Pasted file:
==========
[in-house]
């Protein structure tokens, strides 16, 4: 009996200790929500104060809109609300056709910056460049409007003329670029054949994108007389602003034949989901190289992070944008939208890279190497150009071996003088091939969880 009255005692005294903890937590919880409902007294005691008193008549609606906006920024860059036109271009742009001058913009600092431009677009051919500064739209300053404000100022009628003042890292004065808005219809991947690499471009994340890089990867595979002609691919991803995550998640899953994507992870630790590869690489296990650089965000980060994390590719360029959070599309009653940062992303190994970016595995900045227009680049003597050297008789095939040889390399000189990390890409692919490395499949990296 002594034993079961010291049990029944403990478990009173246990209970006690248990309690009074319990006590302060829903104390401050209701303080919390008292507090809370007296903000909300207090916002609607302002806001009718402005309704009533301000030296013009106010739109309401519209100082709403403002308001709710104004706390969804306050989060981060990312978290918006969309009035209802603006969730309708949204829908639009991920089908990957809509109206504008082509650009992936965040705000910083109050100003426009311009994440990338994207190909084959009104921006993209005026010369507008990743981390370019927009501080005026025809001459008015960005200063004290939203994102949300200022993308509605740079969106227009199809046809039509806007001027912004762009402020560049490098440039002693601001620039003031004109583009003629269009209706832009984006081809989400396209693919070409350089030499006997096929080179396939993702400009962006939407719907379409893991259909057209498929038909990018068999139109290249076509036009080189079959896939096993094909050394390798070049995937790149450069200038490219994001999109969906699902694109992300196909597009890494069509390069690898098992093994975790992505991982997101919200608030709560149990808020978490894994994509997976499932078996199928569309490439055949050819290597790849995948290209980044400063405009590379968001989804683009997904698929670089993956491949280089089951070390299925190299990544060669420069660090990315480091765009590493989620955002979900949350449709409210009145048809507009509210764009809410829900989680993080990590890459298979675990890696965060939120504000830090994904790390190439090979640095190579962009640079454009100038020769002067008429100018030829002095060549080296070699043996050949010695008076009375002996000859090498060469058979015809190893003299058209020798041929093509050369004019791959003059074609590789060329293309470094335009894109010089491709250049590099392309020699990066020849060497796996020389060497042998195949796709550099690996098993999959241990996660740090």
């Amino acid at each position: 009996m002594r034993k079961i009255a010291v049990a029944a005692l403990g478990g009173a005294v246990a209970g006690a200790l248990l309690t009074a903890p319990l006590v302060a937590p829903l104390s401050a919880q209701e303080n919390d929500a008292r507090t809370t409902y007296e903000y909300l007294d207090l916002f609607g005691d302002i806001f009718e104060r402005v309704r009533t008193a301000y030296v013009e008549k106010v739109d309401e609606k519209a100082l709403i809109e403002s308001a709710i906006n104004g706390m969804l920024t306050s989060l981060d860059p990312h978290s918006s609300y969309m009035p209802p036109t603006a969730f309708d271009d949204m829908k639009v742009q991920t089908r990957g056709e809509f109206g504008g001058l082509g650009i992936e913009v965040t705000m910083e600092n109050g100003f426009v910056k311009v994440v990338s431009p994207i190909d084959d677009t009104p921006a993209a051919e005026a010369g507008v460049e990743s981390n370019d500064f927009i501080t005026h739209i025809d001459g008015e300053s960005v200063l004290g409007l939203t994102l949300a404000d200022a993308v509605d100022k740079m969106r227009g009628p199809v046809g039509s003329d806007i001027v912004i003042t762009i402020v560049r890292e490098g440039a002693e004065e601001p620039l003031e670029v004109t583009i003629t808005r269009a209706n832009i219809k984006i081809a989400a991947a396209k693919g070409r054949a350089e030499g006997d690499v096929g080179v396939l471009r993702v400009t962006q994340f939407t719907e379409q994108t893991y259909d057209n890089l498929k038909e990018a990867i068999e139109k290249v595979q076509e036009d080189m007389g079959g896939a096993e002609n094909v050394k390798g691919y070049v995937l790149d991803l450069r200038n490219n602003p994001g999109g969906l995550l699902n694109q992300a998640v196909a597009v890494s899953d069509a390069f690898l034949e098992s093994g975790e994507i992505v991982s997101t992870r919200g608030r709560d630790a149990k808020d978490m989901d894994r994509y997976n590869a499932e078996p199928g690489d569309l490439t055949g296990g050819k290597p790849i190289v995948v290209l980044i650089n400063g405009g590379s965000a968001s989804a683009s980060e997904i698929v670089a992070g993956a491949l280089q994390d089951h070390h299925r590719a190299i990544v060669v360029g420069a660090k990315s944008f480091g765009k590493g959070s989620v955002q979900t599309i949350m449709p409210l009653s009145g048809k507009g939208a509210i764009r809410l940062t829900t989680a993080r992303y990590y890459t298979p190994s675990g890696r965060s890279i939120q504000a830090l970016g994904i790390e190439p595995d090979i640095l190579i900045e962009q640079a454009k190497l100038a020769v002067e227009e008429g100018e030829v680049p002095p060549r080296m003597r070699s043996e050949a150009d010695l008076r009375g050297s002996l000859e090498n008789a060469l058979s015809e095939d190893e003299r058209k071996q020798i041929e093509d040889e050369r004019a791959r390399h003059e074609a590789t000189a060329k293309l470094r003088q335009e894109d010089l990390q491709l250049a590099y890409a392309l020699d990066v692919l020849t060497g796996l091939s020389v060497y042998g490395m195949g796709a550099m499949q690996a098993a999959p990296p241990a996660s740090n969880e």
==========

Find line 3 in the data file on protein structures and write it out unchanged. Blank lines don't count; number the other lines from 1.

């Amino acid at each position: 009996m002594r034993k079961i009255a010291v049990a029944a005692l403990g478990g009173a005294v246990a209970g006690a200790l248990l309690t009074a903890p319990l006590v302060a937590p829903l104390s401050a919880q209701e303080n919390d929500a008292r507090t809370t409902y007296e903000y909300l007294d207090l916002f609607g005691d302002i806001f009718e104060r402005v309704r009533t008193a301000y030296v013009e008549k106010v739109d309401e609606k519209a100082l709403i809109e403002s308001a709710i906006n104004g706390m969804l920024t306050s989060l981060d860059p990312h978290s918006s609300y969309m009035p209802p036109t603006a969730f309708d271009d949204m829908k639009v742009q991920t089908r990957g056709e809509f109206g504008g001058l082509g650009i992936e913009v965040t705000m910083e600092n109050g100003f426009v910056k311009v994440v990338s431009p994207i190909d084959d677009t009104p921006a993209a051919e005026a010369g507008v460049e990743s981390n370019d500064f927009i501080t005026h739209i025809d001459g008015e300053s960005v200063l004290g409007l939203t994102l949300a404000d200022a993308v509605d100022k740079m969106r227009g009628p199809v046809g039509s003329d806007i001027v912004i003042t762009i402020v560049r890292e490098g440039a002693e004065e601001p620039l003031e670029v004109t583009i003629t808005r269009a209706n832009i219809k984006i081809a989400a991947a396209k693919g070409r054949a350089e030499g006997d690499v096929g080179v396939l471009r993702v400009t962006q994340f939407t719907e379409q994108t893991y259909d057209n890089l498929k038909e990018a990867i068999e139109k290249v595979q076509e036009d080189m007389g079959g896939a096993e002609n094909v050394k390798g691919y070049v995937l790149d991803l450069r200038n490219n602003p994001g999109g969906l995550l699902n694109q992300a998640v196909a597009v890494s899953d069509a390069f690898l034949e098992s093994g975790e994507i992505v991982s997101t992870r919200g608030r709560d630790a149990k808020d978490m989901d894994r994509y997976n590869a499932e078996p199928g690489d569309l490439t055949g296990g050819k290597p790849i190289v995948v290209l980044i650089n400063g405009g590379s965000a968001s989804a683009s980060e997904i698929v670089a992070g993956a491949l280089q994390d089951h070390h299925r590719a190299i990544v060669v360029g420069a660090k990315s944008f480091g765009k590493g959070s989620v955002q979900t599309i949350m449709p409210l009653s009145g048809k507009g939208a509210i764009r809410l940062t829900t989680a993080r992303y990590y890459t298979p190994s675990g890696r965060s890279i939120q504000a830090l970016g994904i790390e190439p595995d090979i640095l190579i900045e962009q640079a454009k190497l100038a020769v002067e227009e008429g100018e030829v680049p002095p060549r080296m003597r070699s043996e050949a150009d010695l008076r009375g050297s002996l000859e090498n008789a060469l058979s015809e095939d190893e003299r058209k071996q020798i041929e093509d040889e050369r004019a791959r390399h003059e074609a590789t000189a060329k293309l470094r003088q335009e894109d010089l990390q491709l250049a590099y890409a392309l020699d990066v692919l020849t060497g796996l091939s020389v060497y042998g490395m195949g796709a550099m499949q690996a098993a999959p990296p241990a996660s740090n969880e």